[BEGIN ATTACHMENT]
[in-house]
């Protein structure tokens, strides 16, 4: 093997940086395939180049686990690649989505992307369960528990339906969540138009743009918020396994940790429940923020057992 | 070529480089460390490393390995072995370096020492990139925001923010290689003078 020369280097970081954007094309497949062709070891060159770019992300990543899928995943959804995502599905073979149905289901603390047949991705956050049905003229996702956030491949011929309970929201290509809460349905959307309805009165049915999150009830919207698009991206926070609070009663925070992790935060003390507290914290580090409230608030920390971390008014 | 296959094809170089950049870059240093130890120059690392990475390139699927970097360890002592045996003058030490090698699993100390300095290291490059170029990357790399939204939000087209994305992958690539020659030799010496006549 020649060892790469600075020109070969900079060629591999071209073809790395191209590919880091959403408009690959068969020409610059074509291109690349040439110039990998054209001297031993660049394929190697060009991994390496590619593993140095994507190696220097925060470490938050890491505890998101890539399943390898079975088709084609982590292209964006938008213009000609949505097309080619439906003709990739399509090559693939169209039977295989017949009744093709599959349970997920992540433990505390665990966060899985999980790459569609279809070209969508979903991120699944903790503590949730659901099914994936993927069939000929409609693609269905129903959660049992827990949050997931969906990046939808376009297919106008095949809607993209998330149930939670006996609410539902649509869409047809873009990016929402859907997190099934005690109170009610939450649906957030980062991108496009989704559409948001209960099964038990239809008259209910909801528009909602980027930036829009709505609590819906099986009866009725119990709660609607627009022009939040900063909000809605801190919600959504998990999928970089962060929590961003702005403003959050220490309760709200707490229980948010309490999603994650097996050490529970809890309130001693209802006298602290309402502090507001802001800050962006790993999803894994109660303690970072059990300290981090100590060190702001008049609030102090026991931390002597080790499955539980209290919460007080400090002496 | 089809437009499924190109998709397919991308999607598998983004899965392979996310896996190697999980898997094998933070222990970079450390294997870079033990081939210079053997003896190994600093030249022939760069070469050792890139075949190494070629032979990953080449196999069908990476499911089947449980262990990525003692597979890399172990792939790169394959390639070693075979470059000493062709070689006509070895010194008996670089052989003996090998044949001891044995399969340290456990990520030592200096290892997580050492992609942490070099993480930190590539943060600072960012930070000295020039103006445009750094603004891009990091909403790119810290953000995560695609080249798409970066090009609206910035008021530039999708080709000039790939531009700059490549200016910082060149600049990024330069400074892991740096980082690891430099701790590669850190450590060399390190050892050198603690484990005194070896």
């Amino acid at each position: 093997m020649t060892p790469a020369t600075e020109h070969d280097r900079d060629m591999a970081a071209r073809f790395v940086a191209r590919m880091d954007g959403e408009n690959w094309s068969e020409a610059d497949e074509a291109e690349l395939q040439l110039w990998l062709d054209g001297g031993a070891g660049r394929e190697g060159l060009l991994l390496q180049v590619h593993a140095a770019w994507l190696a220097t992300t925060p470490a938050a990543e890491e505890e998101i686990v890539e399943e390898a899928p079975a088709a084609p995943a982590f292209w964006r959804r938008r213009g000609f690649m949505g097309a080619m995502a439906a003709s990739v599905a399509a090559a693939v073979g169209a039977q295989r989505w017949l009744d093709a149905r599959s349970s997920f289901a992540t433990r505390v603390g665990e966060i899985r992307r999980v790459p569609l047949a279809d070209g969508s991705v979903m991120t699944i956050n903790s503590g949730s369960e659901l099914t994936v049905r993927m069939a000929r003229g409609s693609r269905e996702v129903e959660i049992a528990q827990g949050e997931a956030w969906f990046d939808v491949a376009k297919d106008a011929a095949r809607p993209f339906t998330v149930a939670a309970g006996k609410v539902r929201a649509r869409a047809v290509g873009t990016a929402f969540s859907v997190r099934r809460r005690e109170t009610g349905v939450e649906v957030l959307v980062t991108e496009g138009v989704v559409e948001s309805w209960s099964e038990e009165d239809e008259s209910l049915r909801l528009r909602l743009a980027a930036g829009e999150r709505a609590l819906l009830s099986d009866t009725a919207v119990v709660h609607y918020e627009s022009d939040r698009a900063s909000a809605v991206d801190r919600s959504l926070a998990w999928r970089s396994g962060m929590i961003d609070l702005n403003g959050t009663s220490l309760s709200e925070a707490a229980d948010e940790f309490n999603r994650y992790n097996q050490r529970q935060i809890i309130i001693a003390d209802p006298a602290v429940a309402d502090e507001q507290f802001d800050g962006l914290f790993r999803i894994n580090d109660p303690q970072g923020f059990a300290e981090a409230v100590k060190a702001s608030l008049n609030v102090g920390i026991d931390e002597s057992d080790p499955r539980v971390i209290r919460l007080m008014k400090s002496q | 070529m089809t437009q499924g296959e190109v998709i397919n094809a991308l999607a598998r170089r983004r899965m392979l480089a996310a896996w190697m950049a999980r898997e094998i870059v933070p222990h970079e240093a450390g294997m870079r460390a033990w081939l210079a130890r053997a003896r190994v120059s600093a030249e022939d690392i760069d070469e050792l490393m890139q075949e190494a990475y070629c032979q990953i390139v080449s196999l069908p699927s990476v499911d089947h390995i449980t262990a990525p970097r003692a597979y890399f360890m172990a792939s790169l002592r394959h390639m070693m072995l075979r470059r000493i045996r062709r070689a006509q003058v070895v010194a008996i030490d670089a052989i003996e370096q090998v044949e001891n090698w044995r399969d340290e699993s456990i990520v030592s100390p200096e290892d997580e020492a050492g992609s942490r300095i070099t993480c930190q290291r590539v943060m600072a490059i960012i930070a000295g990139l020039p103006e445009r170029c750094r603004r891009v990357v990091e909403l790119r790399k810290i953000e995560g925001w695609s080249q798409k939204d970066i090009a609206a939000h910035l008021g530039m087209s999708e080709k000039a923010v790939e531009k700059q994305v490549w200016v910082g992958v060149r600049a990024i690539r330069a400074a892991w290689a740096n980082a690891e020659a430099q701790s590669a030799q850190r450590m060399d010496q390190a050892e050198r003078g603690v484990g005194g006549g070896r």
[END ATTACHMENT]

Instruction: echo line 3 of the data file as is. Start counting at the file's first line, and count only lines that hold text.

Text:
């Amino acid at each position: 093997m020649t060892p790469a020369t600075e020109h070969d280097r900079d060629m591999a970081a071209r073809f790395v940086a191209r590919m880091d954007g959403e408009n690959w094309s068969e020409a610059d497949e074509a291109e690349l395939q040439l110039w990998l062709d054209g001297g031993a070891g660049r394929e190697g060159l060009l991994l390496q180049v590619h593993a140095a770019w994507l190696a220097t992300t925060p470490a938050a990543e890491e505890e998101i686990v890539e399943e390898a899928p079975a088709a084609p995943a982590f292209w964006r959804r938008r213009g000609f690649m949505g097309a080619m995502a439906a003709s990739v599905a399509a090559a693939v073979g169209a039977q295989r989505w017949l009744d093709a149905r599959s349970s997920f289901a992540t433990r505390v603390g665990e966060i899985r992307r999980v790459p569609l047949a279809d070209g969508s991705v979903m991120t699944i956050n903790s503590g949730s369960e659901l099914t994936v049905r993927m069939a000929r003229g409609s693609r269905e996702v129903e959660i049992a528990q827990g949050e997931a956030w969906f990046d939808v491949a376009k297919d106008a011929a095949r809607p993209f339906t998330v149930a939670a309970g006996k609410v539902r929201a649509r869409a047809v290509g873009t990016a929402f969540s859907v997190r099934r809460r005690e109170t009610g349905v939450e649906v957030l959307v980062t991108e496009g138009v989704v559409e948001s309805w209960s099964e038990e009165d239809e008259s209910l049915r909801l528009r909602l743009a980027a930036g829009e999150r709505a609590l819906l009830s099986d009866t009725a919207v119990v709660h609607y918020e627009s022009d939040r698009a900063s909000a809605v991206d801190r919600s959504l926070a998990w999928r970089s396994g962060m929590i961003d609070l702005n403003g959050t009663s220490l309760s709200e925070a707490a229980d948010e940790f309490n999603r994650y992790n097996q050490r529970q935060i809890i309130i001693a003390d209802p006298a602290v429940a309402d502090e507001q507290f802001d800050g962006l914290f790993r999803i894994n580090d109660p303690q970072g923020f059990a300290e981090a409230v100590k060190a702001s608030l008049n609030v102090g920390i026991d931390e002597s057992d080790p499955r539980v971390i209290r919460l007080m008014k400090s002496q | 070529m089809t437009q499924g296959e190109v998709i397919n094809a991308l999607a598998r170089r983004r899965m392979l480089a996310a896996w190697m950049a999980r898997e094998i870059v933070p222990h970079e240093a450390g294997m870079r460390a033990w081939l210079a130890r053997a003896r190994v120059s600093a030249e022939d690392i760069d070469e050792l490393m890139q075949e190494a990475y070629c032979q990953i390139v080449s196999l069908p699927s990476v499911d089947h390995i449980t262990a990525p970097r003692a597979y890399f360890m172990a792939s790169l002592r394959h390639m070693m072995l075979r470059r000493i045996r062709r070689a006509q003058v070895v010194a008996i030490d670089a052989i003996e370096q090998v044949e001891n090698w044995r399969d340290e699993s456990i990520v030592s100390p200096e290892d997580e020492a050492g992609s942490r300095i070099t993480c930190q290291r590539v943060m600072a490059i960012i930070a000295g990139l020039p103006e445009r170029c750094r603004r891009v990357v990091e909403l790119r790399k810290i953000e995560g925001w695609s080249q798409k939204d970066i090009a609206a939000h910035l008021g530039m087209s999708e080709k000039a923010v790939e531009k700059q994305v490549w200016v910082g992958v060149r600049a990024i690539r330069a400074a892991w290689a740096n980082a690891e020659a430099q701790s590669a030799q850190r450590m060399d010496q390190a050892e050198r003078g603690v484990g005194g006549g070896r």